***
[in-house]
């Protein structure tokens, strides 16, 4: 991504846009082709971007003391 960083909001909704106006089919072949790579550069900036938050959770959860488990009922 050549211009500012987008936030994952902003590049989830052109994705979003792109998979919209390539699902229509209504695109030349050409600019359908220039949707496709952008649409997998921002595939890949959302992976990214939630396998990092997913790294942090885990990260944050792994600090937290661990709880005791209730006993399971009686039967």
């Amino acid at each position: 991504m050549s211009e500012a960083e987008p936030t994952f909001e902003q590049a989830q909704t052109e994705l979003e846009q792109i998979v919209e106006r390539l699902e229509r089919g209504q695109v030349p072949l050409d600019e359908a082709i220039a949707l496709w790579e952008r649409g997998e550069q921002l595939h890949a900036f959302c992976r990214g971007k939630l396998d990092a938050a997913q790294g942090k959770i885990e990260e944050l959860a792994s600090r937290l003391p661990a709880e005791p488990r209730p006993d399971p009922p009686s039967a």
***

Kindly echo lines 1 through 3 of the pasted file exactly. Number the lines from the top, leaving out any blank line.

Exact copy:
[in-house]
């Protein structure tokens, strides 16, 4: 991504846009082709971007003391 960083909001909704106006089919072949790579550069900036938050959770959860488990009922 050549211009500012987008936030994952902003590049989830052109994705979003792109998979919209390539699902229509209504695109030349050409600019359908220039949707496709952008649409997998921002595939890949959302992976990214939630396998990092997913790294942090885990990260944050792994600090937290661990709880005791209730006993399971009686039967």
């Amino acid at each position: 991504m050549s211009e500012a960083e987008p936030t994952f909001e902003q590049a989830q909704t052109e994705l979003e846009q792109i998979v919209e106006r390539l699902e229509r089919g209504q695109v030349p072949l050409d600019e359908a082709i220039a949707l496709w790579e952008r649409g997998e550069q921002l595939h890949a900036f959302c992976r990214g971007k939630l396998d990092a938050a997913q790294g942090k959770i885990e990260e944050l959860a792994s600090r937290l003391p661990a709880e005791p488990r209730p006993d399971p009922p009686s039967a």